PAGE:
Journey to Riverbend is a Winner of a Western
- Susan Ellingburg Crosswalk.com Contributing Writer
- 2011 4 Mar
Author: Henry McLaughlin
Title: Journey to Riverbend
Publisher: Tyndale House
Young Ben Carstairs was no saint, but he didn’t deserve to hang for a crime he didn’t commit. Michael Archer watched it happen. He couldn’t stop the hanging, but he can carry out Ben’s dying wish: to be reconciled with his father, a man who washed his hands of his youngest son years ago.
Michael’s a man with stains on his own past—some that may be worthy of a hangman’s noose—but Michael found forgiveness and a new life with God. He knows a few things about dysfunctional family relationships and will do his best to make things right with Ben’s father.
Rachel Stone has a past of her own—and it’s not pretty. She is, though, and catches Michael’s eye as soon as he meets her. She’s focused on opening her new dress shop and has no time for men, even a man as handsome ... and as charming ... and full of integrity as Michael. Then again, she might be able to find a little time for him after all.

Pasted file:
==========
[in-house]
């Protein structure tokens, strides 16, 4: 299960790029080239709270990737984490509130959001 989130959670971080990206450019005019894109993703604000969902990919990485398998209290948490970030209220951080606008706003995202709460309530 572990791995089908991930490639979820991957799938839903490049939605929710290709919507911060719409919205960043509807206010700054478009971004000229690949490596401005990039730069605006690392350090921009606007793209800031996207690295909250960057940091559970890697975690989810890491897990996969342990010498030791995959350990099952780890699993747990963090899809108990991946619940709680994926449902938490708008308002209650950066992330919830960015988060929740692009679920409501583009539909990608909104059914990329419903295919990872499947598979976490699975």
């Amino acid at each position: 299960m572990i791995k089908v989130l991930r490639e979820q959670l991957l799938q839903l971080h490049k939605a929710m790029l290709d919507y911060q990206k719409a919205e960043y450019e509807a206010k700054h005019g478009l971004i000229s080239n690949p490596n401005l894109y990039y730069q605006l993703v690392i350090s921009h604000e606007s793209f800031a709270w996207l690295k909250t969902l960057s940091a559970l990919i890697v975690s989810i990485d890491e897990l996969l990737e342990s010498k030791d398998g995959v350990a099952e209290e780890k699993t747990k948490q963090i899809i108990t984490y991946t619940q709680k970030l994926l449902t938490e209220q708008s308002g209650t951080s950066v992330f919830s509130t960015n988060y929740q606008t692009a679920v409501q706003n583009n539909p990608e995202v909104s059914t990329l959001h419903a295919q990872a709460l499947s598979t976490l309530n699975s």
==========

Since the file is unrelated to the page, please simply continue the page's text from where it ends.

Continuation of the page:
Michael expected to ride into town, have his talk with Sam Carstairs, and ride back out again. But that was before he met Rachel. It was before he learned Sam was out of town for an annual business meeting. It was certainly before the stagecoach raced into town with the news that Sam has been kidnapped.
Sam is no angel. He’s the most powerful man in Riverbend but it’s a power born of crooked business deals, lies, and bloodshed. Still, the town rallies to form a posse and go after him. Michael feels obliged to ride along; meeting Sam is why he’s here. Isn’t it?
This is no ordinary western. Oh, there are the usual good guys and bad guys, drunks, ranchers, “soiled doves” and lawmen. But in this story, the lawmen are apt to ask God for guidance and the saloon girls may be singing in church. Does that sound contrived? It’s not—the characters are complicated and real. So is their God.
First-time author Henry McLaughlin keeps the tension tight as a new barbed-wire fence, shifting effortlessly between the posse’s painfully slow pursuit, the women they left behind, and the horrors inflicted on Sam by his vengeful captors. Will Sam survive or will his past destroy him before the final shootout?
It’s not often one comes across a novel that will appeal equally to male and female readers, but Journey to Riverbend fits the bill. There’s enough romance and feminine details to keep women happy and enough tough guy adventure for the manliest of men. No wonder McLaughlin won the Jerry B. Jenkins Christian Writers Guild Operation First Novel contest with this story. I can’t wait to see where his next journey leads.